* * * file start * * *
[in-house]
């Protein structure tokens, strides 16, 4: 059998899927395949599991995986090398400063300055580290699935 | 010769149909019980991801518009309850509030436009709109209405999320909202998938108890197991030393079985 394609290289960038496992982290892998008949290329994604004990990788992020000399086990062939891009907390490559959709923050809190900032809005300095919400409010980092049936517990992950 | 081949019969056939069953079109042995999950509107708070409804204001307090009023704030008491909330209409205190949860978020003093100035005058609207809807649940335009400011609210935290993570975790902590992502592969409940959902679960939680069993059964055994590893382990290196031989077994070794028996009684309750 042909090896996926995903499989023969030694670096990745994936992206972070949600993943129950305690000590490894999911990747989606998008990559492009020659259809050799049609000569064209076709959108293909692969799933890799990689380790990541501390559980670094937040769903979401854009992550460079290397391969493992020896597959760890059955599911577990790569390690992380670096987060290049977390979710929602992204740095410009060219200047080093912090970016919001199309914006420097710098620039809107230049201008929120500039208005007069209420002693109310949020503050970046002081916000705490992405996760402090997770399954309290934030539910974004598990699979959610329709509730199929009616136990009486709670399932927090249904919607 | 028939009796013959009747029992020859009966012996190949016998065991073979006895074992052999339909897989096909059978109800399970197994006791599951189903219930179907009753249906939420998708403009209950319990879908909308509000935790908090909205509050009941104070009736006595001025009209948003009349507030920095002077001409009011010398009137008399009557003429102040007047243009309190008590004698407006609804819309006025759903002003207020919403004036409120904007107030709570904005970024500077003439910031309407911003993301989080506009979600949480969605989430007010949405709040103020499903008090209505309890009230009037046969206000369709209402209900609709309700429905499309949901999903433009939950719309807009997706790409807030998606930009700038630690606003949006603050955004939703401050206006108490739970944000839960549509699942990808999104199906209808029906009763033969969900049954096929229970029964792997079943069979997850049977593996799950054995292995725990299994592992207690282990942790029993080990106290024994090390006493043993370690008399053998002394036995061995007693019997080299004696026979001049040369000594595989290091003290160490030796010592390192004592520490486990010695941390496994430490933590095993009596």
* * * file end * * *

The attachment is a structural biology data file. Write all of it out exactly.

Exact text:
[in-house]
């Protein structure tokens, strides 16, 4: 059998899927395949599991995986090398400063300055580290699935 | 010769149909019980991801518009309850509030436009709109209405999320909202998938108890197991030393079985 394609290289960038496992982290892998008949290329994604004990990788992020000399086990062939891009907390490559959709923050809190900032809005300095919400409010980092049936517990992950 | 081949019969056939069953079109042995999950509107708070409804204001307090009023704030008491909330209409205190949860978020003093100035005058609207809807649940335009400011609210935290993570975790902590992502592969409940959902679960939680069993059964055994590893382990290196031989077994070794028996009684309750 042909090896996926995903499989023969030694670096990745994936992206972070949600993943129950305690000590490894999911990747989606998008990559492009020659259809050799049609000569064209076709959108293909692969799933890799990689380790990541501390559980670094937040769903979401854009992550460079290397391969493992020896597959760890059955599911577990790569390690992380670096987060290049977390979710929602992204740095410009060219200047080093912090970016919001199309914006420097710098620039809107230049201008929120500039208005007069209420002693109310949020503050970046002081916000705490992405996760402090997770399954309290934030539910974004598990699979959610329709509730199929009616136990009486709670399932927090249904919607 | 028939009796013959009747029992020859009966012996190949016998065991073979006895074992052999339909897989096909059978109800399970197994006791599951189903219930179907009753249906939420998708403009209950319990879908909308509000935790908090909205509050009941104070009736006595001025009209948003009349507030920095002077001409009011010398009137008399009557003429102040007047243009309190008590004698407006609804819309006025759903002003207020919403004036409120904007107030709570904005970024500077003439910031309407911003993301989080506009979600949480969605989430007010949405709040103020499903008090209505309890009230009037046969206000369709209402209900609709309700429905499309949901999903433009939950719309807009997706790409807030998606930009700038630690606003949006603050955004939703401050206006108490739970944000839960549509699942990808999104199906209808029906009763033969969900049954096929229970029964792997079943069979997850049977593996799950054995292995725990299994592992207690282990942790029993080990106290024994090390006493043993370690008399053998002394036995061995007693019997080299004696026979001049040369000594595989290091003290160490030796010592390192004592520490486990010695941390496994430490933590095993009596």